• message may be sent when server sends asynchronous message to a client
  • connect push can be sent in unidirectional transport case
  • refresh may be sent when a server refreshes client credentials (useful in unidirectional transports)

Top level batching

To reduce number of system calls one request from a client to a server and one response from a server to a client can have more than one Command or Reply. This allows reducing number of system calls for writing and reading data.

When JSON format used then many Command can be sent from client to server in JSON streaming line-delimited format. I.e. each individual Command encoded to JSON and then commands joined together using new line symbol \n:

{"id": 1, "subscribe": {"channel": "ch1"}}
{"id": 2, "subscribe": {"channel": "ch2"}}

Here is an example how we do this in Javascript client when JSON format used:

function encodeCommands(commands) {
const encodedCommands = [];
for (const i in commands) {
if (commands.hasOwnProperty(i)) {
return encodedCommands.join('\n');

This doc uses JSON format for examples because it's human-readable. Everything said here for JSON is also true for Protobuf encoded case. There is a difference how several individual Command or server Reply joined into one request – see details below. Also, in JSON format bytes fields transformed into embedded JSON by Centrifugo.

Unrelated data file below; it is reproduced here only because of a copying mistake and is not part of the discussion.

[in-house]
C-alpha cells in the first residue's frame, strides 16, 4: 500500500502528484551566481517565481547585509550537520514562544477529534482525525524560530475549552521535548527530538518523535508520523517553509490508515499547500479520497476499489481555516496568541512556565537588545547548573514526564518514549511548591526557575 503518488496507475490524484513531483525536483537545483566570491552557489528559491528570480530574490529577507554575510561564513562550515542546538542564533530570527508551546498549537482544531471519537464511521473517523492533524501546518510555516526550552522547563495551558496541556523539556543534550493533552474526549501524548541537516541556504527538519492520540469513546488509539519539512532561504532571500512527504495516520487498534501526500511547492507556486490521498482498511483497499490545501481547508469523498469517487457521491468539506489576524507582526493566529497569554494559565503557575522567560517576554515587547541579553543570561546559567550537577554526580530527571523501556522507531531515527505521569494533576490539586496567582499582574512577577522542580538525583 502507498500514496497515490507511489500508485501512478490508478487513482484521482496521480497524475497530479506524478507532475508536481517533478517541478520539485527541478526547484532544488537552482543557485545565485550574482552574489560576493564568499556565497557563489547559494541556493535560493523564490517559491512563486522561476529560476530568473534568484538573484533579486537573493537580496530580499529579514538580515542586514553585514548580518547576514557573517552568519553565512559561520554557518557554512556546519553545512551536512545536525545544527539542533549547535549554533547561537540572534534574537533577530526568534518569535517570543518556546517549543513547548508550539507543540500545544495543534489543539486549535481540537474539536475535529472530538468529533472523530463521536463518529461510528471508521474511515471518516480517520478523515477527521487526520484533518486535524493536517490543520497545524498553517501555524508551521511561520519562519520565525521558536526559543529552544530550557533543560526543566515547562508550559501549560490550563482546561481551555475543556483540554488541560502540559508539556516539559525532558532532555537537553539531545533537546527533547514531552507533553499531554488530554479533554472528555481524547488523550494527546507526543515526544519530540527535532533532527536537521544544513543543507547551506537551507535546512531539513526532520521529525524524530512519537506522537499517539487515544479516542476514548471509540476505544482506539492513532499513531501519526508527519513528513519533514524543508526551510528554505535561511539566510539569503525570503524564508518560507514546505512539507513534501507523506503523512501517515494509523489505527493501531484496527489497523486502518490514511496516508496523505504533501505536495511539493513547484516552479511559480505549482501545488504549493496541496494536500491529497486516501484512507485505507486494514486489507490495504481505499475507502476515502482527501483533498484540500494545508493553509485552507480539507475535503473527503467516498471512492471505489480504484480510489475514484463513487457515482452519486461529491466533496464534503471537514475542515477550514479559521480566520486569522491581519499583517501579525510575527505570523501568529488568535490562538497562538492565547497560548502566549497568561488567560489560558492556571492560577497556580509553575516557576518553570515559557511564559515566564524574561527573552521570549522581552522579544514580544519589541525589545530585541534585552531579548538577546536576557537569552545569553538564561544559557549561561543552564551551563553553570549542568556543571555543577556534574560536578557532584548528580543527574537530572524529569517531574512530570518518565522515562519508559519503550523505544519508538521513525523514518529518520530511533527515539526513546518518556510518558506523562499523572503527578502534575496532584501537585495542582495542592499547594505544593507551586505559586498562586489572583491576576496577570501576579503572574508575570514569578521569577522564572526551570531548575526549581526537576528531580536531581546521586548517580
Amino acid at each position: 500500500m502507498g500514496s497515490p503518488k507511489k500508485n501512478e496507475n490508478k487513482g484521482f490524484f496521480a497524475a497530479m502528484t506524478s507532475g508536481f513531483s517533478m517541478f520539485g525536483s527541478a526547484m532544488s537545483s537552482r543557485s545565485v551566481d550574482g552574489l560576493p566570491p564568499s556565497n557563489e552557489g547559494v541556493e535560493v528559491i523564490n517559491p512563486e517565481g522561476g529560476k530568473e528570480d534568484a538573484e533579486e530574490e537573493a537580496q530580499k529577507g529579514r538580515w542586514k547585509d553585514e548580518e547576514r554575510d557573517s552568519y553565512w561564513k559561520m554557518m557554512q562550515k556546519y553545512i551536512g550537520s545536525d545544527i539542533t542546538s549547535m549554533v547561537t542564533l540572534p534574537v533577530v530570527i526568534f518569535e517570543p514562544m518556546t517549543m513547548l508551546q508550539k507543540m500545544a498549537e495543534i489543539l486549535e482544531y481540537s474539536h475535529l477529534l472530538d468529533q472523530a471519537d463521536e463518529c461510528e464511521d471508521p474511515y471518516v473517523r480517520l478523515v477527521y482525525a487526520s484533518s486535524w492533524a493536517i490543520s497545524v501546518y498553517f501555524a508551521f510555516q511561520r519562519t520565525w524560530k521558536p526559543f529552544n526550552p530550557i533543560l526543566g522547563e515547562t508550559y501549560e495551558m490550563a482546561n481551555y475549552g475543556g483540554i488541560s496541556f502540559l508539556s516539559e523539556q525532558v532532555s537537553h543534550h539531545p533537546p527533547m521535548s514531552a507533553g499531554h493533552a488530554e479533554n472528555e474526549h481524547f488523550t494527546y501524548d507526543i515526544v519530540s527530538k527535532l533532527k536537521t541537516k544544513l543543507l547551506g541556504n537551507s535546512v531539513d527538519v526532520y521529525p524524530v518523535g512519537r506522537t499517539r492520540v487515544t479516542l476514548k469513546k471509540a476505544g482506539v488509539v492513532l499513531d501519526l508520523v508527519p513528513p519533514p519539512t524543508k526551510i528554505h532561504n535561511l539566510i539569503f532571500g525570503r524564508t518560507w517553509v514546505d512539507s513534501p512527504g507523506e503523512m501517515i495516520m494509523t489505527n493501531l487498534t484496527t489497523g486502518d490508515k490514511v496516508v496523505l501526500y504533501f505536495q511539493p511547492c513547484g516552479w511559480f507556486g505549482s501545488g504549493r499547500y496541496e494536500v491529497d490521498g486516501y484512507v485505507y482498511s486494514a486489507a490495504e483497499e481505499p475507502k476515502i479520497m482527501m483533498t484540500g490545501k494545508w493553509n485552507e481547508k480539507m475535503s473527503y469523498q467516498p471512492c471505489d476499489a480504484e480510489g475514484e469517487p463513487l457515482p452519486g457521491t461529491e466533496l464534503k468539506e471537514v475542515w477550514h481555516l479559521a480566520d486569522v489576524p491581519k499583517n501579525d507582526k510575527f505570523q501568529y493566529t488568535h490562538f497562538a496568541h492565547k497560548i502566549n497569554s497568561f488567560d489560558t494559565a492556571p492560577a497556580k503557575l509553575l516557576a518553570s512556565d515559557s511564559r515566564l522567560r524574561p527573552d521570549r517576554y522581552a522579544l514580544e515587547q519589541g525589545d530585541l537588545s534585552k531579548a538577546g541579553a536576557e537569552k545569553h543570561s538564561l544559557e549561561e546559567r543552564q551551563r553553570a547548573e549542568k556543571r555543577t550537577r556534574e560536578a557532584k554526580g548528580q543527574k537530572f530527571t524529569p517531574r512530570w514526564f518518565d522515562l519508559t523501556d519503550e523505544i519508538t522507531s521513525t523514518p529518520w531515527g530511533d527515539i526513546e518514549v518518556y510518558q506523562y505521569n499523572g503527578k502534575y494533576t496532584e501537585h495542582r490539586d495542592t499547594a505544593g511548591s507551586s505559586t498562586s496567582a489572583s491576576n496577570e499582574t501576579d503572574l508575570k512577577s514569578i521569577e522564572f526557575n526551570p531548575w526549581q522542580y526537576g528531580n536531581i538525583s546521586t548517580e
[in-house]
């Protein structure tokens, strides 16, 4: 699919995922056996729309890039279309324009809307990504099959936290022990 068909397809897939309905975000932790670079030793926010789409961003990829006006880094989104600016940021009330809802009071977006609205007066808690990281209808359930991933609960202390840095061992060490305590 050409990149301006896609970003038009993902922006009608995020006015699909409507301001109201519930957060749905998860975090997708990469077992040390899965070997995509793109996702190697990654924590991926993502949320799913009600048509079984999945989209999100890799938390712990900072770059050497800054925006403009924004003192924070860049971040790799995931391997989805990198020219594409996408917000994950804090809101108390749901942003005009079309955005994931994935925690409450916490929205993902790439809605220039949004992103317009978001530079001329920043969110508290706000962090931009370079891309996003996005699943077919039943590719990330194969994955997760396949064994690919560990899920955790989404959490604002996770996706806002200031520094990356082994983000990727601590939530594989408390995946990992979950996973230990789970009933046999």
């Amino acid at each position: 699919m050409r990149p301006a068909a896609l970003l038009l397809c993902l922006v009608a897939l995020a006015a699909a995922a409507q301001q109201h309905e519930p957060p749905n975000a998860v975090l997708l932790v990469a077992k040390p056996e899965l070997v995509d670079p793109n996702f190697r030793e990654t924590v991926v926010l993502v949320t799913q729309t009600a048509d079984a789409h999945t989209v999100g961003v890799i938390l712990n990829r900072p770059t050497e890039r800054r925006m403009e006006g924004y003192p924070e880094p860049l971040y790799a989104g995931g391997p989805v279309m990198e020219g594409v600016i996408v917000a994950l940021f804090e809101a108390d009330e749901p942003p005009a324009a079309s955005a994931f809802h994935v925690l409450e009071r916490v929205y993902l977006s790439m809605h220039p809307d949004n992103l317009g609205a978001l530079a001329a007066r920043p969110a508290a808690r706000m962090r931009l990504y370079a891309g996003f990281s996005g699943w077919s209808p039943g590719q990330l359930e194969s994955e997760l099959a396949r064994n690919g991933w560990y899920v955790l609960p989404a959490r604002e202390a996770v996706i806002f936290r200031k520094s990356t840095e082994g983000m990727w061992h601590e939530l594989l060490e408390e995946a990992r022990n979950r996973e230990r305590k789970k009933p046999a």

When Protobuf format used then many Command can be sent from a client to a server in a length-delimited format where each individual Command marshaled to bytes prepended by varint length. See existing client implementations for encoding example.

The same rules relate to many Reply in one response from server to client. Line-delimited JSON and varint-length prefixed Protobuf also used there.


Server can even send reply to a command and asynchronous message batched together in a one frame.

For example here is how we read server response and extracting individual replies in Javascript client when JSON format used:

function decodeReplies(data) {
const replies = [];
const encodedReplies = data.split('\n');
for (const i in encodedReplies) {
if (encodedReplies.hasOwnProperty(i)) {
if (!encodedReplies[i]) {
const reply = JSON.parse(encodedReplies[i]);
return replies;

For Protobuf case see existing client implementations for decoding example.

Ping Pong

To maintain connection alive and detect broken connections server periodically sends empty commands to clients and expects empty replies from them.